Friday, November 20, 2009
Dancing the Passo Doble
Back from vacation and settling into every day life again, I thought a little exotica from the wine world might help keep that vacation spirit alive.
233. 2006 Masi Topungato Passo Doble (Argentina)
I've mentioned previously that I'm particularly intrigued by ripasso wines (partially because they're like a little brother wine of Amarone and I can't afford to drink Amarone except on a once in a blue moon basis). This Passo Doble is a most interesting take on ripasso wines - and I love the play in the name, like a second pass.
Masi is the well known producer of Amarone and Valpolicella wines in the Veneto region of North-East Italy. In the 1960's, Masi created created the ripasso technique, which they refer to as a double fermentation. It was a means of creating a fuller Valpolicella styled wine without going the whole route of drying grapes as with Amarone wines. Originally Masi would ferment young wines on the drained but unpressed skins and lees of grapes used in making their Amarone.
They've altered the method somewhat nowadays and this version of a ripasso wine sees the original wine fermented for an abbreviated time and then semi-dried grapes are added, together with additional yeasts, to start a second fermentation. The result is concentrated flavours and sugars which lead to a fuller and richer wine with higher alcohol levels.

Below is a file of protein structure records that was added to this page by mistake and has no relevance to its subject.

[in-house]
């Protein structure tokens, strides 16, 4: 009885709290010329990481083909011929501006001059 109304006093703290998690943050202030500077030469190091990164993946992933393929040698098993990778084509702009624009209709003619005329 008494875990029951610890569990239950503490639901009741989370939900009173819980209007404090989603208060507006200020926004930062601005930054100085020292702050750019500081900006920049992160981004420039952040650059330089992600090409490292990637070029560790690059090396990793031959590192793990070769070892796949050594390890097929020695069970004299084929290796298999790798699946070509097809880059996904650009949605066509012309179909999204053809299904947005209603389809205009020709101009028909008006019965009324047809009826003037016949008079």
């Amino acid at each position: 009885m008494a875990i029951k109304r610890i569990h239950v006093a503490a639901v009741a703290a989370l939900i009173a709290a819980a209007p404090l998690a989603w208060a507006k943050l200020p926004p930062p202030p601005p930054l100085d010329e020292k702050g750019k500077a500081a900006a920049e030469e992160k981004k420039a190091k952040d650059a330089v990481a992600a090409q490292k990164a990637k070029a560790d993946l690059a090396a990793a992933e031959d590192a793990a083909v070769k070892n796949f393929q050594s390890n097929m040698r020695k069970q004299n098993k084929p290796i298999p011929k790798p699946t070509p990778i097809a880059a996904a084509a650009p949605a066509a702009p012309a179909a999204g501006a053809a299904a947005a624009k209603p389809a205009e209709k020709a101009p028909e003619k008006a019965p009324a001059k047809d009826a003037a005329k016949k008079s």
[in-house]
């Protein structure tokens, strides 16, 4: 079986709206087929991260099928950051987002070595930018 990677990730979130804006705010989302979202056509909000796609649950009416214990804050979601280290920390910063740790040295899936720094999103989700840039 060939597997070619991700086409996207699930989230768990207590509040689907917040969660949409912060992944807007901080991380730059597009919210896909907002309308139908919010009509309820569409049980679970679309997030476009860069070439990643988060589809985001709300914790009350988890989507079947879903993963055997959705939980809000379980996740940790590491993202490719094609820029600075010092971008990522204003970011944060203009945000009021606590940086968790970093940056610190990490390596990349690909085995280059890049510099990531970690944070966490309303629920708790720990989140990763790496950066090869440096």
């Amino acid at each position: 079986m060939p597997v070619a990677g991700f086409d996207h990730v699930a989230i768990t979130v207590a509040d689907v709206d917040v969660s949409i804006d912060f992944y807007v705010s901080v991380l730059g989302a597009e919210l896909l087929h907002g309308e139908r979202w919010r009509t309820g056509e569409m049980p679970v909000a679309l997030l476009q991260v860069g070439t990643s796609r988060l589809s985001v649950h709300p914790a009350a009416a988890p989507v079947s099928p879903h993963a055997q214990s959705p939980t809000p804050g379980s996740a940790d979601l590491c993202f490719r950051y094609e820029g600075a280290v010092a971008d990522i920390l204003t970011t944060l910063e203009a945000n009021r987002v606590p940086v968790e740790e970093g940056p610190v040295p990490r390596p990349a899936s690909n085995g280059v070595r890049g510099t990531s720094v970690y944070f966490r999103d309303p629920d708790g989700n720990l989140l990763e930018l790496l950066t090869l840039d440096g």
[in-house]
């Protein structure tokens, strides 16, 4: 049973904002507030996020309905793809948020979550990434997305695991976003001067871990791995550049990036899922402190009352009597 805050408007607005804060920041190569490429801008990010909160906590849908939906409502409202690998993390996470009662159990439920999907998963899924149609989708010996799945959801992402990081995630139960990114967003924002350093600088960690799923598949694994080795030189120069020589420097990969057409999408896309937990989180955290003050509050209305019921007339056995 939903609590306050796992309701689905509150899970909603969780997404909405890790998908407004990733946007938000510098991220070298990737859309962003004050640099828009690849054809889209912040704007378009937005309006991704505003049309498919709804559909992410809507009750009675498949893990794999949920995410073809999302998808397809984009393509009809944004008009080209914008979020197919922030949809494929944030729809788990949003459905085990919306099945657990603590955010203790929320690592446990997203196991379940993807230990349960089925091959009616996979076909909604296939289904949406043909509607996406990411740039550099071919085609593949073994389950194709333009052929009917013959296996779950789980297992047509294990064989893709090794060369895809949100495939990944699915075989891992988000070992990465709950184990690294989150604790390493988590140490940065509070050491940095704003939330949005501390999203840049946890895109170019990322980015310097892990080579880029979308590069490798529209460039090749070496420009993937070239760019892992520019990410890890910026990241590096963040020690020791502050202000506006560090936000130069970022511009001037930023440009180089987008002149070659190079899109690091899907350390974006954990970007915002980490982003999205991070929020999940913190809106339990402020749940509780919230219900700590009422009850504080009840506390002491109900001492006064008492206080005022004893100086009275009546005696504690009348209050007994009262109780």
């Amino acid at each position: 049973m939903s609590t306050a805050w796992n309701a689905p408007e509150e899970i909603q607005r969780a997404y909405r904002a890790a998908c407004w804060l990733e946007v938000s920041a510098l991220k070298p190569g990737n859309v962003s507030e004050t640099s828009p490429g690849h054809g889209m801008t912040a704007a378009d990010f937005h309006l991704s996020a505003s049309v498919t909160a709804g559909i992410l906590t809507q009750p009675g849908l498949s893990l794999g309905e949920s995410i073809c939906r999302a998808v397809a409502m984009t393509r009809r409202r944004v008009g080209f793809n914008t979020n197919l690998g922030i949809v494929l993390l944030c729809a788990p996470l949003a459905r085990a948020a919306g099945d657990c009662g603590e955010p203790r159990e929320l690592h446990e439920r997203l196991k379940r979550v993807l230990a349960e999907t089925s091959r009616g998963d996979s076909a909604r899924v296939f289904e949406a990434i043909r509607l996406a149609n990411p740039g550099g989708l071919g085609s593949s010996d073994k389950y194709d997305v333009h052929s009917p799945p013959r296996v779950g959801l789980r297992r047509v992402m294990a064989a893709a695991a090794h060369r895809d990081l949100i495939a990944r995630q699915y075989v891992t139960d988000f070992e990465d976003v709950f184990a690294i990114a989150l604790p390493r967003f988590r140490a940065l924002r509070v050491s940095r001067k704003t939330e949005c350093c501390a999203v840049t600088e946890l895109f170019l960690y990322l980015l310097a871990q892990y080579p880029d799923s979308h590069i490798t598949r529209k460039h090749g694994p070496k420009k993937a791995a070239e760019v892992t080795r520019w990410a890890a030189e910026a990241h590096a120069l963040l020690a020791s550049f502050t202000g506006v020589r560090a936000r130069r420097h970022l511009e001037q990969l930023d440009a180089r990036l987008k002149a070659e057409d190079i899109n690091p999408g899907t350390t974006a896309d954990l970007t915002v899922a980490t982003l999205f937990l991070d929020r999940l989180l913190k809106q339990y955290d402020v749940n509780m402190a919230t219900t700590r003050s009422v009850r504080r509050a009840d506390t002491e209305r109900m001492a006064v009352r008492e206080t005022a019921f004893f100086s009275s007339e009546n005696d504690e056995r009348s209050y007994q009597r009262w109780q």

This wine is a result of Masi's move into Argentina in the 1990's when they acquired an estate in the Topungato Valley in Mendoza. They use Argentina's best known grape, Malbec, but they blend it with juice from the Corvina grape (which forms about a third of the wine) and a bit of Merlot. Neither Malbec, nor Merlot, could be used in Masi's Venetian wines, but Corvina is one of the three primary varietals used for Valpolicella and Amarone.
It is the Corvina grape that sees the appassimento technique of partial drying, such that about a third of the water in the fruit has evaporated when the grapes are added whole to the young, fermented wine.
Sandro Boscaini, from Masi, has been quoted as saying that Passo Doble is a "wine with an Argentinean soul and Venetian style."
In some ways, the romance of this bottle makes me want to just love it - particularly when watching Dancing With The Stars - but it doesn't quite live up to my desires. It's a very full sip, with lots of fruit and tannin; yet, I can't say I needed to open another bottle immediately. I will buy it down the road to try it again, but that time might be a little ways away.